We at Talking Guns call on Governor Ducey to demand the resignation of Arizona Department of Corrections Director Charles L. Ryan. If he will not tender his resignation, we call on you to fire him from the position. The citizens of the State of Arizona, the inmate population in Arizona state prisons, and the Arizona Department of Corrections employees deserve better leadership. The Director position represents the Executive Staff’s most visible symbol of professional conduct and ethics. It requires someone of impeccable character that is beyond reproach. Director Ryan’s autocratic management style has created immeasurable damage to the Arizona Department of Corrections, and his Draconian management tactics are unacceptable in today’s work environment.


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Architekt JessApril 17, 20191min43890

The XTech Tactical MAG47 is made in the USA, And offers Stainless Steel lugs, Feed-lips and Spring.

Talking Guns was asked to test these new mags out in a few different AK47 platforms to get an idea of their Fit, Form and Function.

In every instance there was not one notable issue, the positive feel when the MAG47 locks into the gun far exceeds the feeling of standard metal magazines.

The feeding was perfect no matter what the speed of shooting. Next time we will run full auto weapons to really stress these mags to the max.

Overall we were very pleased with the XTech MAG47 line, they are tough, durable, and lightweight magazines.

Check us out for more torture testing that we are going to do on this new line of magazines from XTech Tactical.

www.talkingguns.net
www.xtechtactical.com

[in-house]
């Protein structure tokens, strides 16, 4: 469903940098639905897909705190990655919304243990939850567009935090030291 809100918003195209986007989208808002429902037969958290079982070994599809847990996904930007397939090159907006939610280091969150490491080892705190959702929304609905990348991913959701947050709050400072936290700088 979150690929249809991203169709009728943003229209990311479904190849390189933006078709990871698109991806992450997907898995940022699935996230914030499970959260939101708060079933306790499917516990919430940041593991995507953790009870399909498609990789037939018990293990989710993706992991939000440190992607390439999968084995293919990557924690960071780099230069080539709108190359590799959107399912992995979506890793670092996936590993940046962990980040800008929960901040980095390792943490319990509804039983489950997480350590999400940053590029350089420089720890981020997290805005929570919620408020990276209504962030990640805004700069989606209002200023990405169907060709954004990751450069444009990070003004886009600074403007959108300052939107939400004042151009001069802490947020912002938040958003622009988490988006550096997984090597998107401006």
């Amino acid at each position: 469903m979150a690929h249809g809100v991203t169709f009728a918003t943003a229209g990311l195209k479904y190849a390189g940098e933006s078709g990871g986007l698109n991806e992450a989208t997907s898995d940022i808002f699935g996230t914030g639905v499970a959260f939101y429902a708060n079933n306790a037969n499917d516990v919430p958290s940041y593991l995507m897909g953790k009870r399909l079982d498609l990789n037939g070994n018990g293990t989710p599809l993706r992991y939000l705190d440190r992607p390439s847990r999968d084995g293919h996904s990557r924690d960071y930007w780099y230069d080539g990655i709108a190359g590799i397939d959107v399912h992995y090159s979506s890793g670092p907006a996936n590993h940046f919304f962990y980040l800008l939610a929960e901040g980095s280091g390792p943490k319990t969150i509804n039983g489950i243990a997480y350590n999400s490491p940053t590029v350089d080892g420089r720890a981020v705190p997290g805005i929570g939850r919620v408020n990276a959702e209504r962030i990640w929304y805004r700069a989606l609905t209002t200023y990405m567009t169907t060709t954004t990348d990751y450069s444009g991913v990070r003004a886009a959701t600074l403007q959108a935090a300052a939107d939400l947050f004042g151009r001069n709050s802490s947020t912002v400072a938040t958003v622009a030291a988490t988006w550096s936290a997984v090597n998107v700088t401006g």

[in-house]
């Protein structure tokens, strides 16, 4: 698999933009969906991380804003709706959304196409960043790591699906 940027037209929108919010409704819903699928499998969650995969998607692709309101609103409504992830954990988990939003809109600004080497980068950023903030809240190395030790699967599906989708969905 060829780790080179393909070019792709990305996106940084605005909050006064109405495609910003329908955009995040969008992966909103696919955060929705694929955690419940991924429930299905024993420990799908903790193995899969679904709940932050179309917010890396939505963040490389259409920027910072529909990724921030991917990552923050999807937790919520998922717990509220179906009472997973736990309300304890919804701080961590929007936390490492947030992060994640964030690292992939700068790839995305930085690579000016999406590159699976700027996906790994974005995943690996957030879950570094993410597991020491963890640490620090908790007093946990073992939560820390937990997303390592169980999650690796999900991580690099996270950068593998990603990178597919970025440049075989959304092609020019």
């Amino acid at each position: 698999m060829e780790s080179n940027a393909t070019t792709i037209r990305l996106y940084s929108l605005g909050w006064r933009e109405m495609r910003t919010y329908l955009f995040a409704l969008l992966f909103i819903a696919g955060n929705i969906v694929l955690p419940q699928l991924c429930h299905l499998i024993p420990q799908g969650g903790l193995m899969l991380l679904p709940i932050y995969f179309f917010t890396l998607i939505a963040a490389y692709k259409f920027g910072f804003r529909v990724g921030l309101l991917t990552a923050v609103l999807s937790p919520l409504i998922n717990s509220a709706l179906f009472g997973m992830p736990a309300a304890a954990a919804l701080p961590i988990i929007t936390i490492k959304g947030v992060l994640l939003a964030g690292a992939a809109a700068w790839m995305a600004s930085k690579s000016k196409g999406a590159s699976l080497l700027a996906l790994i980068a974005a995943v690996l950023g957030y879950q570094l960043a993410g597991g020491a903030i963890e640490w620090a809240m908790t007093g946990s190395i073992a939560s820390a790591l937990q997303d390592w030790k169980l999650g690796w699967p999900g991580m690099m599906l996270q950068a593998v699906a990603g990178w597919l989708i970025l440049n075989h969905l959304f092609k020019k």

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Magnus ErikssonApril 4, 20198min42190

By Magnus Eriksson

 

The intent with this column is to discuss general legal principles to make you aware of some commonly encountered realities and myths in regarding self-defense laws.  Before we get any further:  DO NOT FIRE WARNING SHOTS!!! You will be charged with (a) crime(s), potentially very serious ones.  Here in Arizona, a gun friendly state, you will GO TO PRISON if convicted of the LEAST serious crime you will have committed by firing warning shots.  It is called Disorderly Conduct with a Weapon, designated as a dangerous offense, which is committed simply by discharging a firearm within city limits.   You could potentially be charged with Aggravated Assault (referred to as battery in many states) with a Deadly Weapon-a dangerous offense with a prison sentence to the tune of half a decade to a decade and a half to follow upon conviction. Not to mention attempted murder, which will land you in prison for couple of decades or more.  I go to jails and prisons all the time to visit clients, but I am free to leave after the visit.  Believe me, you do not want to spend any time in any jail, detention center or prison for following bad advise in good faith.  Other states may treat warning shots somewhat differently, but I doubt that they are condoned anywhere in the US.